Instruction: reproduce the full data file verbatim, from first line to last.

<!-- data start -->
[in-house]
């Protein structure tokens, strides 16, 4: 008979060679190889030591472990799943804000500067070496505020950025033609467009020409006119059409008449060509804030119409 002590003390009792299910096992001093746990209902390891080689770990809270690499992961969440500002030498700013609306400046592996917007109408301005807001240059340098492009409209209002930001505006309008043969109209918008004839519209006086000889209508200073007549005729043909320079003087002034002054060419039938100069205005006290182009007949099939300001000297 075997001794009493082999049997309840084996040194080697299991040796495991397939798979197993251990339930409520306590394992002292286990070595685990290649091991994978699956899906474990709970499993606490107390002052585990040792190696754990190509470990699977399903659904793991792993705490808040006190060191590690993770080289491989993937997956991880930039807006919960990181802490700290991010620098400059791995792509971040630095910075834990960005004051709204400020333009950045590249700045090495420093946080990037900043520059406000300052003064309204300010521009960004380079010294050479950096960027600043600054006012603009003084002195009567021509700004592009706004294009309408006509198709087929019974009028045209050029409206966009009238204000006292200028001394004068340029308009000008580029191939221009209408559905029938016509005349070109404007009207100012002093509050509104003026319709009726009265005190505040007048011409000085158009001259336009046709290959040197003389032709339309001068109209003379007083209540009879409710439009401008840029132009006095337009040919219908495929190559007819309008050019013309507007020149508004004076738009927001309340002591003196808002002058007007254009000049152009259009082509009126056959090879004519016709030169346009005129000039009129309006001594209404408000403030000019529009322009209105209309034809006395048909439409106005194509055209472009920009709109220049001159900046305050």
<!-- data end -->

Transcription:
[in-house]
């Protein structure tokens, strides 16, 4: 008979060679190889030591472990799943804000500067070496505020950025033609467009020409006119059409008449060509804030119409 002590003390009792299910096992001093746990209902390891080689770990809270690499992961969440500002030498700013609306400046592996917007109408301005807001240059340098492009409209209002930001505006309008043969109209918008004839519209006086000889209508200073007549005729043909320079003087002034002054060419039938100069205005006290182009007949099939300001000297 075997001794009493082999049997309840084996040194080697299991040796495991397939798979197993251990339930409520306590394992002292286990070595685990290649091991994978699956899906474990709970499993606490107390002052585990040792190696754990190509470990699977399903659904793991792993705490808040006190060191590690993770080289491989993937997956991880930039807006919960990181802490700290991010620098400059791995792509971040630095910075834990960005004051709204400020333009950045590249700045090495420093946080990037900043520059406000300052003064309204300010521009960004380079010294050479950096960027600043600054006012603009003084002195009567021509700004592009706004294009309408006509198709087929019974009028045209050029409206966009009238204000006292200028001394004068340029308009000008580029191939221009209408559905029938016509005349070109404007009207100012002093509050509104003026319709009726009265005190505040007048011409000085158009001259336009046709290959040197003389032709339309001068109209003379007083209540009879409710439009401008840029132009006095337009040919219908495929190559007819309008050019013309507007020149508004004076738009927001309340002591003196808002002058007007254009000049152009259009082509009126056959090879004519016709030169346009005129000039009129309006001594209404408000403030000019529009322009209105209309034809006395048909439409106005194509055209472009920009709109220049001159900046305050």